This webpage is being created to keep you
informed about USS OAKLAND MAINMAST.
The installation of the USS Oakland mainmast,
nameplate and plaques, will be finished by December 2001
May 4, 2000
Mr. Robert Benjamin
Mr. Paul Henriott
Mr. Mike Brock
Subject: Relocation of U.S.S. Oakland Mainmast, Nameplate, and Commemorative Plaques
I am writing to update you on the current status of the U.S.S. Oakland mainmast, nameplate, and commemorative plaques and to make you aware of both the interim and long-term plans for their safekeeping and display in an appropriate setting. As you know, these artifacts were installed just outside of Heinold's First and Last Chance Saloon on the Jack London Square waterfront in November 1965. They were removed from this location last year, as part of the renovation of the Jack London Square Marina, and were stored in a Port of Oakland storage yard at the foot of 5th Avenue, in Oakland. Since their removal from the Jack London Square location, the Port of Oakland has received several expressions of concern about the security of the maimnast, nameplate and plaques and their lack of access to the public while a new long-term location is being created for them in Middle Harbor Shoreline Park. I am hoping this letter will alleviate these concerns and also elicit your help to ensure that the people of Oakland can continue to know and appreciate the history of the city's namesake, the U.S.S. Oakland.
All of the artifacts associated with the U.S.S. Oakland have been retrieved from the 5th Avenue yard and are stored together in a secure location at building D-511 on the former Naval Supply Center site in anticipation of their re-installation at Middle Harbor Shoreline Park. As you may know, the park will be located on the site of the former Oakland Naval Supply Depot, on the city's western waterfront, with beautiful views of the Bay and the San Francisco skyline. The base was determined eligible for the National Register of Historic Places as a historic district by the Navy, and as such received special consideration prior to redevelopment. Unfortunately, cargo transportation technology has improved to a point that rendered all of the structures on the base obsolete and incompatible with modern intermodal transportation methods, which means all of the buildings and structures have been demolished. We have, however, an extensive historical mitigation program to compensate for the loss of these resources and have retained many artifacts from the base, which will evoke the history of the site when installed in the park and interpreted for the public. As the programmer for the historical interpretive component in the park, I am delighted to obtain the U.S.S, Oakland mainmast, nameplate, and plaques for the park. Such important and significant artifacts from World War 11 and the Pacific theater will add considerably to the historical interpretation of the area. The park designers have chosen a prominent location for the maimnast, at one of the entrances to the park. I have enclosed an artist's rendering of the Point Arnold area, indicating where we intend to place the Oakland artifacts. The Port anticipates that construction of the Point Arnold area, including the installation of the U.S.S. Oakland mainmast, nameplate and plaques, will be finished by December 2001. At that time, we plan to hold a gala event to open the first phase of the park to the public.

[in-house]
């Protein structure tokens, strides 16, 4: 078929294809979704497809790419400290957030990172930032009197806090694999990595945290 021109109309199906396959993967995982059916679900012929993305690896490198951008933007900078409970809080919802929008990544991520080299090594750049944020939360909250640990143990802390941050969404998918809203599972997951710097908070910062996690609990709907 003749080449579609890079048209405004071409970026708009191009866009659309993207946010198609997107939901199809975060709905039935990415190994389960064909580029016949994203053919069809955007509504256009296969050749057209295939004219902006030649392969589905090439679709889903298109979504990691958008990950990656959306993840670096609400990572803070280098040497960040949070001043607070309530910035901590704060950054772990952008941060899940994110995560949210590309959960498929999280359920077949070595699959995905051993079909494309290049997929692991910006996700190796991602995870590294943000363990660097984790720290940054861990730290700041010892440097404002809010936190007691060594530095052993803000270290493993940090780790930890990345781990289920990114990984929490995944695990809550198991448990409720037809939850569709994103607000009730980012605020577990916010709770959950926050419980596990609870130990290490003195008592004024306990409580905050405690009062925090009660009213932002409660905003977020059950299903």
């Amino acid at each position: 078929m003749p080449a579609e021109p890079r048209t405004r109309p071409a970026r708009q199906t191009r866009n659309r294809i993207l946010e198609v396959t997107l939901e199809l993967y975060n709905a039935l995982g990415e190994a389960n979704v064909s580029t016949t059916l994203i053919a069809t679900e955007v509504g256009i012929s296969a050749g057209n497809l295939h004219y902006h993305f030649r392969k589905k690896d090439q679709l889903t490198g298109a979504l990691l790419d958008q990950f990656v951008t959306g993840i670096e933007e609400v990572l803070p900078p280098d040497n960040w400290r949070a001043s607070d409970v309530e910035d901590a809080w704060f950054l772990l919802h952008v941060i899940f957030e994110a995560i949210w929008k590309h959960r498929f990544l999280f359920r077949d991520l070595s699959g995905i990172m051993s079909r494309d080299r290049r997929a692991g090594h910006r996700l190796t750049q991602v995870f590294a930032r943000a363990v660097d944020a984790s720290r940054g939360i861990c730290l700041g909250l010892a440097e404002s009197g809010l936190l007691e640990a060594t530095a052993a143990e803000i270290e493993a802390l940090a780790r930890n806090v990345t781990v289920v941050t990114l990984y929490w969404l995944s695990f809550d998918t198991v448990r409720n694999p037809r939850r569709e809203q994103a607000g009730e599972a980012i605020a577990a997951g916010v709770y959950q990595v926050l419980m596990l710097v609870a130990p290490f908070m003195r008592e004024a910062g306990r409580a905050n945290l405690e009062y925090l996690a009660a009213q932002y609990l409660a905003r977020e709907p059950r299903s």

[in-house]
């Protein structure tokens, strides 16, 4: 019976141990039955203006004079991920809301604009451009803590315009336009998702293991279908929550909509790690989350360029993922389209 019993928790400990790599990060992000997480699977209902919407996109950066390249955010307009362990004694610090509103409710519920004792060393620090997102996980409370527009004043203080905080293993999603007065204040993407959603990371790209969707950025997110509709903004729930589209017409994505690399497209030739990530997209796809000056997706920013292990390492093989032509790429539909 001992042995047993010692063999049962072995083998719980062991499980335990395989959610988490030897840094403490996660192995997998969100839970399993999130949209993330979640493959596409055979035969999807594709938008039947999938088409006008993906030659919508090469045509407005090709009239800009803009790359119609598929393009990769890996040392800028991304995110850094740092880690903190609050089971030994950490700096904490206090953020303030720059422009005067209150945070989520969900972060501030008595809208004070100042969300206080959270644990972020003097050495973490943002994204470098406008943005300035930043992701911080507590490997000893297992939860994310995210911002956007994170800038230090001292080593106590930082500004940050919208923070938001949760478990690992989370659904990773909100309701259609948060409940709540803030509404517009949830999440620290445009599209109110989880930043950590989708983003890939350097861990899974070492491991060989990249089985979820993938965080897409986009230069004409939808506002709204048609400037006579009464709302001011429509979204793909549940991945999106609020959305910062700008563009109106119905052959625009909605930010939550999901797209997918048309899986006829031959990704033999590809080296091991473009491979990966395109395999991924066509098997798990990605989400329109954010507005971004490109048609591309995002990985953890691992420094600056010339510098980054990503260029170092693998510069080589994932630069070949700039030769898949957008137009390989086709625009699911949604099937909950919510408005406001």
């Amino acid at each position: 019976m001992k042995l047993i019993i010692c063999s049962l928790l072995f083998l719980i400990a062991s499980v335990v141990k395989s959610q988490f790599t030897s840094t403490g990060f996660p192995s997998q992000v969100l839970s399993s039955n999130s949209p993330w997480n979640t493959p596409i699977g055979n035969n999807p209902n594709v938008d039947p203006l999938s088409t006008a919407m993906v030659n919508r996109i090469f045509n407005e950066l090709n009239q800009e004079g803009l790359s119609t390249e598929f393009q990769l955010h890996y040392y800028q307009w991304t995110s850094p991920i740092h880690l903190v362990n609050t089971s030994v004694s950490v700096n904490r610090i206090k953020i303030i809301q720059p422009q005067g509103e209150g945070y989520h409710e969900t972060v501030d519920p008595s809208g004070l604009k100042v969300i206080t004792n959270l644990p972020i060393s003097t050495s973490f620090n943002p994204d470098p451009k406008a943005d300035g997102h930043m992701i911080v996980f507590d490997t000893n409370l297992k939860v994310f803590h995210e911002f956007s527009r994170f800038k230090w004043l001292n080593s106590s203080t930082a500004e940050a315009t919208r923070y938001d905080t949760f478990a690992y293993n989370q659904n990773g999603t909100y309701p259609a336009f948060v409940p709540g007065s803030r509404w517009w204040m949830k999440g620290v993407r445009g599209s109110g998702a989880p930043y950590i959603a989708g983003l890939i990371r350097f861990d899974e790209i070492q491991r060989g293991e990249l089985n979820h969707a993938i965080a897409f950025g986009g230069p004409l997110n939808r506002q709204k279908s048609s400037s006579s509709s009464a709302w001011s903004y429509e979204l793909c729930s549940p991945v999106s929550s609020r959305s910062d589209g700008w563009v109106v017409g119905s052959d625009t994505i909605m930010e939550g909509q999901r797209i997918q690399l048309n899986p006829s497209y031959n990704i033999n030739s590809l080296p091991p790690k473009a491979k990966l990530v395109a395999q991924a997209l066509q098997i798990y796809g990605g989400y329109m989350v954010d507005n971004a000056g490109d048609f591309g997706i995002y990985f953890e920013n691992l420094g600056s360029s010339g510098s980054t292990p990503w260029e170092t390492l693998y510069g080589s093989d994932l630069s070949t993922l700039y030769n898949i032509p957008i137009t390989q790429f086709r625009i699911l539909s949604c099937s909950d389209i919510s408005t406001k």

My colleague, Barbara Hawkins, and I have been in consultation with City of Oakland staff to find an interim location at which some of the artifacts from the Oakland can be displayed and interpreted, along with an indication of when the mainmast, nameplate, and plaques will be installed at the park. We have been offered a display case inside the lobby of City Hall for this purpose. This case is approximately 2.5 feet high by 5 feet wide by I foot deep. We are planning to make a replica of the handsome plaque designed by Mr. Benjamin and use it as the centerpiece of this exhibit. The reason for using a replica in the City Hall display instead of the original plaque is that we are unsure at this time how to remove the plaque from the concrete it is bonded to without damaging it. A replica will allow us to put the display up soon and carefully research the best method for removing the plaque from the concrete. We can then install the original in the park while the replica is still on display in City Hall.
We would like to enlist your help with the other materials we are hoping to find for the.exhibit at City Hall, and later in the park. Do you have a scale model or a good photograph of the U.S.S. Oakland? Do you have any snapshots of the Oakland's crew (then and now)? These items can be copied at the Port's expense and then used in the exhibit to provide a well-rounded interpretation of the historical significance of the ship, and, especially, of the sailors who served on her. I have visited the U.S.S. Oakland website online, and am impressed with your dedication to the preservation of its legacy. Any assistance you can offer will be greatly appreciated.
If you have any questions or comments regarding this matter, or any assistance you can render, please feel free to contact me at (510) 627-1297.
cc: Barbara Hawkins, Justin Horner
| 530 Water Street | Jack London Square | P.O. Box 2064
| Oakland, California 94604-2064 |
The scanning isn't to good but it is better than nothing. There are 3 points of interest
USS OAKLAND mast, main vehicle entry, and the existing flag pole and anchors.
This Web Page was created and
is maintained by Paul D. Henriott
Last Updated 15 July 2000
If you have comments,
email me at firstname.lastname@example.org